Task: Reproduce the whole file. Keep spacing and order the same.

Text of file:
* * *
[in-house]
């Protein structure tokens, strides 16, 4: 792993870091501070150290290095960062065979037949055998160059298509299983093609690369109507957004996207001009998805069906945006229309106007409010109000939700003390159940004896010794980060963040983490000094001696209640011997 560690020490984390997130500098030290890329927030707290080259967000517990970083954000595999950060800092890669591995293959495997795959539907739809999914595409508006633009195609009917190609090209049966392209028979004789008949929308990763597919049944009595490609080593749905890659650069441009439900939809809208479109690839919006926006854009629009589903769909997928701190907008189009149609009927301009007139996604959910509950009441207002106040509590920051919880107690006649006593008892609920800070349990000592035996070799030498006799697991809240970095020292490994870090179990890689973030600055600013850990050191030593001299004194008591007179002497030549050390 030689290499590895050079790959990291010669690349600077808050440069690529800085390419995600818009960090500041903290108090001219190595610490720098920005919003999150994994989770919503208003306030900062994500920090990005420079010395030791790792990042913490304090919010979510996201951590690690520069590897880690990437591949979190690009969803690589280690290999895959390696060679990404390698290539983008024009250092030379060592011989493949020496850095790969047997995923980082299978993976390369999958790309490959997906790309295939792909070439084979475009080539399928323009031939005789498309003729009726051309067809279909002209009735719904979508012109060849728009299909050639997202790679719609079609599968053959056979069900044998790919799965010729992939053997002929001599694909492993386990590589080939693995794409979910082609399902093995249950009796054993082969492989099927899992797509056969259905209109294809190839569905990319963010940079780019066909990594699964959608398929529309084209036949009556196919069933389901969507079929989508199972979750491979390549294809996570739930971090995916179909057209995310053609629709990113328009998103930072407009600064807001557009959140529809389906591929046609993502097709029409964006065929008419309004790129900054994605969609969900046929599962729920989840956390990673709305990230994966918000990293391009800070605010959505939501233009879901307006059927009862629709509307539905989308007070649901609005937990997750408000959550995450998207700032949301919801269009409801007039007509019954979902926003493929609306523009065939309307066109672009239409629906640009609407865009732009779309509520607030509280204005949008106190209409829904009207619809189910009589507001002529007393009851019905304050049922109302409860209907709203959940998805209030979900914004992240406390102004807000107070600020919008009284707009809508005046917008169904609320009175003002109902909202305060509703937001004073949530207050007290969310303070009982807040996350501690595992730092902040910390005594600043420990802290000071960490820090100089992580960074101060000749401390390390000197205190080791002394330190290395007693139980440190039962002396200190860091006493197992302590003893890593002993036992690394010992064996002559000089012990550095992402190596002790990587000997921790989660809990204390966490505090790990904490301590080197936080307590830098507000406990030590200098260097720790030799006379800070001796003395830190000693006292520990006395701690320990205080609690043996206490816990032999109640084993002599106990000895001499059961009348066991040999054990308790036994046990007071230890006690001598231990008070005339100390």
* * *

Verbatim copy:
[in-house]
């Protein structure tokens, strides 16, 4: 792993870091501070150290290095960062065979037949055998160059298509299983093609690369109507957004996207001009998805069906945006229309106007409010109000939700003390159940004896010794980060963040983490000094001696209640011997 560690020490984390997130500098030290890329927030707290080259967000517990970083954000595999950060800092890669591995293959495997795959539907739809999914595409508006633009195609009917190609090209049966392209028979004789008949929308990763597919049944009595490609080593749905890659650069441009439900939809809208479109690839919006926006854009629009589903769909997928701190907008189009149609009927301009007139996604959910509950009441207002106040509590920051919880107690006649006593008892609920800070349990000592035996070799030498006799697991809240970095020292490994870090179990890689973030600055600013850990050191030593001299004194008591007179002497030549050390 030689290499590895050079790959990291010669690349600077808050440069690529800085390419995600818009960090500041903290108090001219190595610490720098920005919003999150994994989770919503208003306030900062994500920090990005420079010395030791790792990042913490304090919010979510996201951590690690520069590897880690990437591949979190690009969803690589280690290999895959390696060679990404390698290539983008024009250092030379060592011989493949020496850095790969047997995923980082299978993976390369999958790309490959997906790309295939792909070439084979475009080539399928323009031939005789498309003729009726051309067809279909002209009735719904979508012109060849728009299909050639997202790679719609079609599968053959056979069900044998790919799965010729992939053997002929001599694909492993386990590589080939693995794409979910082609399902093995249950009796054993082969492989099927899992797509056969259905209109294809190839569905990319963010940079780019066909990594699964959608398929529309084209036949009556196919069933389901969507079929989508199972979750491979390549294809996570739930971090995916179909057209995310053609629709990113328009998103930072407009600064807001557009959140529809389906591929046609993502097709029409964006065929008419309004790129900054994605969609969900046929599962729920989840956390990673709305990230994966918000990293391009800070605010959505939501233009879901307006059927009862629709509307539905989308007070649901609005937990997750408000959550995450998207700032949301919801269009409801007039007509019954979902926003493929609306523009065939309307066109672009239409629906640009609407865009732009779309509520607030509280204005949008106190209409829904009207619809189910009589507001002529007393009851019905304050049922109302409860209907709203959940998805209030979900914004992240406390102004807000107070600020919008009284707009809508005046917008169904609320009175003002109902909202305060509703937001004073949530207050007290969310303070009982807040996350501690595992730092902040910390005594600043420990802290000071960490820090100089992580960074101060000749401390390390000197205190080791002394330190290395007693139980440190039962002396200190860091006493197992302590003893890593002993036992690394010992064996002559000089012990550095992402190596002790990587000997921790989660809990204390966490505090790990904490301590080197936080307590830098507000406990030590200098260097720790030799006379800070001796003395830190000693006292520990006395701690320990205080609690043996206490816990032999109640084993002599106990000895001499059961009348066991040999054990308790036994046990007071230890006690001598231990008070005339100390």